History

1.1 million hectares, split into 650 000 hectares in production, in other words actively managed, and 450 000 hectares that are “protected”

In the time of European empires Teak was one of the few timbers able to withstand the Teredo worm which decimated the oak hulled ships of the day.

In the 18th century Great Britain sought to protect its colonies including India, against rival Nations, notably the Dutch and as India produced insufficient supply needed a supply of Teak for its Navy, so in 1824 the East India company invaded Tennaserim, the area now known as Kayin state in Southern Burma.

That invasion was followed by a second and third war respectively in 1852 and 1885 which subjugated the entire country, primarily for its Teak then latterly other raw resources and also provided a buffer with China in the Shan states. The third war was instigated on a pretext of settling a dispute on behalf of the Bombay Burma Teak company. A well documented forest management system was established in lower Burma in 1856 by Dietrich Brandis, a relative of James Ramsey, the Governor of India

Britain and other Colonial powers planted Teak for their navies use in many other areas around the world such as India, the carribean and Africa.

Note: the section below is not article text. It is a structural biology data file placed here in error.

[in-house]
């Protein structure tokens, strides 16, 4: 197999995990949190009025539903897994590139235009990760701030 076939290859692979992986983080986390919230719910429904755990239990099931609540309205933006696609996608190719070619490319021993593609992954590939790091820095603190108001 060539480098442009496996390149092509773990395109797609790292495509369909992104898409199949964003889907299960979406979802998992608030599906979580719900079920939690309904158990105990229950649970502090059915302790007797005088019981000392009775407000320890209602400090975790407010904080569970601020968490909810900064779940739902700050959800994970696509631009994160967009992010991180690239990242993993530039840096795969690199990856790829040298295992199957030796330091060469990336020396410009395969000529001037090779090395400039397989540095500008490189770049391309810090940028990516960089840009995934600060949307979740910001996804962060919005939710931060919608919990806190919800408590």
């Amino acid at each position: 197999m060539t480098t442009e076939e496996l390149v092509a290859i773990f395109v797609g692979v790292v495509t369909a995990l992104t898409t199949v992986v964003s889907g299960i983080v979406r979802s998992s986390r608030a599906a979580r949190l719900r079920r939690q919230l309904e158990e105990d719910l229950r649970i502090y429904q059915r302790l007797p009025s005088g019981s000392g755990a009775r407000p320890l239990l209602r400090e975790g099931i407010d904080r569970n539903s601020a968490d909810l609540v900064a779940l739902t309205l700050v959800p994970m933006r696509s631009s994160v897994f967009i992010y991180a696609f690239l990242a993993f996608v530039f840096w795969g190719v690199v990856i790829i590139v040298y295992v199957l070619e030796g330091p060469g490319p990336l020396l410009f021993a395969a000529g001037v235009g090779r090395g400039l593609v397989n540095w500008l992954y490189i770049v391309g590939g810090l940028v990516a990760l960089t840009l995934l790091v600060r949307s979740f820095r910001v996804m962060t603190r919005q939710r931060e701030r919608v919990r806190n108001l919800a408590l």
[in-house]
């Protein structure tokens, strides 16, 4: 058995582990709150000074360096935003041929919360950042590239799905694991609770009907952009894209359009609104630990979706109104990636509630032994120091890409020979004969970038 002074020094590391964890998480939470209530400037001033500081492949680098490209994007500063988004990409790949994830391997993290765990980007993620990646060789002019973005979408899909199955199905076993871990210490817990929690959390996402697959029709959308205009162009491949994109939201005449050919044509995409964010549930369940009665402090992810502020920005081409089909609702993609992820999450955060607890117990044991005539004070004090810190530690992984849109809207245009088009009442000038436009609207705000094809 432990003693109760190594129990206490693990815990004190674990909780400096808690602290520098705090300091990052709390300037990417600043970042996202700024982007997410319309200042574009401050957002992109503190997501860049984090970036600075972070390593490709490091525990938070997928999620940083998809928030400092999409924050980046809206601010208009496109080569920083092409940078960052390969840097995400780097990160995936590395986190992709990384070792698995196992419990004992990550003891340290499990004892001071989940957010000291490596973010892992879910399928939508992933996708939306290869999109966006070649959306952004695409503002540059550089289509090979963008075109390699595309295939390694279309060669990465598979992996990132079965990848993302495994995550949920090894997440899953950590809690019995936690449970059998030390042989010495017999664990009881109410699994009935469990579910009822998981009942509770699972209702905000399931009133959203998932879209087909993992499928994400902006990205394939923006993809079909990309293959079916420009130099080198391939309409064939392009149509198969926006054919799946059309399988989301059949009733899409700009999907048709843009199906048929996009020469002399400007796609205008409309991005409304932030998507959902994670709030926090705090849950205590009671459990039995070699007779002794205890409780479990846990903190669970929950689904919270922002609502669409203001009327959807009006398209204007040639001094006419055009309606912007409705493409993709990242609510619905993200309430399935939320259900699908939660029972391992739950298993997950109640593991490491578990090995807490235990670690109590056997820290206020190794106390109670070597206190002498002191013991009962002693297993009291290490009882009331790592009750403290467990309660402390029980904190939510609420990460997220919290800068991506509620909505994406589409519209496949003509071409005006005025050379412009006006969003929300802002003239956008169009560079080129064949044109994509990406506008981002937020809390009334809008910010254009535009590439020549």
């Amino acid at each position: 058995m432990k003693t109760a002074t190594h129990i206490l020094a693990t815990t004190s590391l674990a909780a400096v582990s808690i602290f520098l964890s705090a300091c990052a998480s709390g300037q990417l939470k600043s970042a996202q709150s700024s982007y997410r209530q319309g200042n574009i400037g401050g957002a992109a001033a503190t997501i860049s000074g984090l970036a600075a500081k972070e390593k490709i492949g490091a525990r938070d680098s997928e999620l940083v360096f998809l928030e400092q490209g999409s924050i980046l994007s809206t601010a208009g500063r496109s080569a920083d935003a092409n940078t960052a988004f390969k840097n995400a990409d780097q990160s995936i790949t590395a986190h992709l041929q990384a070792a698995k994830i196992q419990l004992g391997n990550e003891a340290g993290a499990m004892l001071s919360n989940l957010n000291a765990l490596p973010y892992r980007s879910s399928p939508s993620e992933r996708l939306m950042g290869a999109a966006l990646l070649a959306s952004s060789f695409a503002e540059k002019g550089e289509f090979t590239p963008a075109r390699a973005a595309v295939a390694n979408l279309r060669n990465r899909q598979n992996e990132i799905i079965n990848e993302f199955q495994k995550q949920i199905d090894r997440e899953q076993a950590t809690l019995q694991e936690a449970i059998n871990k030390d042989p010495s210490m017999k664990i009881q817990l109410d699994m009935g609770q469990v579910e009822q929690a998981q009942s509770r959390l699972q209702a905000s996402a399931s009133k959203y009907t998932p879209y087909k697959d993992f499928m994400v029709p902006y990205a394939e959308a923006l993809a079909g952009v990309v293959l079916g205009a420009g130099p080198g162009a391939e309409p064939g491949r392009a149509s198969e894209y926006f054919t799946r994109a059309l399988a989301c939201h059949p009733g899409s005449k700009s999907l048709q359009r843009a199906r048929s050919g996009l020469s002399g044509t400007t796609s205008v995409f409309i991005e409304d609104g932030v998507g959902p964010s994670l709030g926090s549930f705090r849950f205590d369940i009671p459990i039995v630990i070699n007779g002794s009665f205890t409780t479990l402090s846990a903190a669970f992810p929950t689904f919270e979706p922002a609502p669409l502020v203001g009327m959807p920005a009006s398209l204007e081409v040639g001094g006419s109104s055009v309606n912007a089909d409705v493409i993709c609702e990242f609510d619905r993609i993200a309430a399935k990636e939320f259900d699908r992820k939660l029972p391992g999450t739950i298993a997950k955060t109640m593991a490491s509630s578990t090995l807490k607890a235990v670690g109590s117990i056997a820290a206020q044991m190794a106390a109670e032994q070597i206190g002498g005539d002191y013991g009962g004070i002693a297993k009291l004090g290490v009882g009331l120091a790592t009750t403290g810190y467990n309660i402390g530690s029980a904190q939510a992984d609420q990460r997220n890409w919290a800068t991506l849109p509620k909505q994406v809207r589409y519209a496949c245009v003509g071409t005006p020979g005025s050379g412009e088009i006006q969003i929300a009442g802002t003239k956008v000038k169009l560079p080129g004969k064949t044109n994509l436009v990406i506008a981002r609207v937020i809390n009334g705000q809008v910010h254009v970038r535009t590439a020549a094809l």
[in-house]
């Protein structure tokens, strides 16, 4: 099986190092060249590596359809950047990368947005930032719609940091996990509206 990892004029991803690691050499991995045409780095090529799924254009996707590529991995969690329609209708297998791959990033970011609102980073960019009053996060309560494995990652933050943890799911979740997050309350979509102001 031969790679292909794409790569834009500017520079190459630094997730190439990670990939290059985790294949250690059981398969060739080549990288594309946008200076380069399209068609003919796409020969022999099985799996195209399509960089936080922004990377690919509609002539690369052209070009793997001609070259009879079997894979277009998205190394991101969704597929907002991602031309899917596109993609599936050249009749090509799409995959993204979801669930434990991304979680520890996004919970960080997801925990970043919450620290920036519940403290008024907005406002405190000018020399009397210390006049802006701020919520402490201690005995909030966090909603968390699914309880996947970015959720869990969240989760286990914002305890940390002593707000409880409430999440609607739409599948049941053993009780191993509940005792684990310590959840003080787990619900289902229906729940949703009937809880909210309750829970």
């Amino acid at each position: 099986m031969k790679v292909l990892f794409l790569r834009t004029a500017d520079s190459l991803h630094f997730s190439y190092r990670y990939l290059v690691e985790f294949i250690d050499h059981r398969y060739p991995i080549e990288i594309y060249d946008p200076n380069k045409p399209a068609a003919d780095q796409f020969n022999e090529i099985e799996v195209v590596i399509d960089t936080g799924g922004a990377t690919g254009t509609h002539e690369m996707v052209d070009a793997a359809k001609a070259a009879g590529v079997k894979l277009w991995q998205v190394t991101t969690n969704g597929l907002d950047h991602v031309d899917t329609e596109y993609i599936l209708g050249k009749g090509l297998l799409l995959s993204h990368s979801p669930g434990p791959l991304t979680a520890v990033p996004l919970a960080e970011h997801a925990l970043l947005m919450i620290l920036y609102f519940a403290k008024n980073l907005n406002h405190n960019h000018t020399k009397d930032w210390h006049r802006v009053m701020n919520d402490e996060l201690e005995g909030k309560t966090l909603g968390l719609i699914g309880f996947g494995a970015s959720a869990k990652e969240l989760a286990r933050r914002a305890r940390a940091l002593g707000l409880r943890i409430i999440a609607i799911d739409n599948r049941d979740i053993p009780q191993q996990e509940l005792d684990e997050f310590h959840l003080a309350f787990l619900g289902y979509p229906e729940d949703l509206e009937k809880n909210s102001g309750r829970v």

Holland as a maritime nation was a long standing rival to Britains power and needed to provide its own source of Teak so looked towards its territories known as Dutch east India, now known as Indonesia to provide Teak. There were a number of different, subsequently found to be mostly Indian and Laotian strains available in the 17th Century however the finest Teak came from Java and was by legend brought there by Buddhist Monks many centuries previously from Burma. What is documented however is that the Dutch east India company who had acquired most of Java in the 18th Century used it for their own merchant ships and traded it to the Dutch Navy until 1808 when the Netherlands administration under Governor Daendels set an efficient management system in place using imported Tennaserim seedlings.

Teak silviculture was regulated by the Dutch colonial administration and was largely unchanged after independence until in 1961 under the ministry of Agriculture when the forestry sector was set up as an independent entity named Perhutani and then in 1978 split into Perhum Perhutani on Java. This latter has become important and presides over the largest man-made teak forest in the world, totalling almost 1.1 million hectares, split into 650 000 hectares in production, in other words actively managed, and 450 000 hectares that are “protected”, encompassing fairly inaccessible plots that are not logged, and old plots that are unmanaged, and regenerate naturally.

Today the legacy of Colonial occupation allows Perhum Perhutani to provide a policy of social inclusion for all its stakeholders, particularly smallholders, who are encouraged to plant in the forests before any canopy is formed using the rotational Taungya system. This provides a continuous rotation of efficient forestry management and income for the rural economy.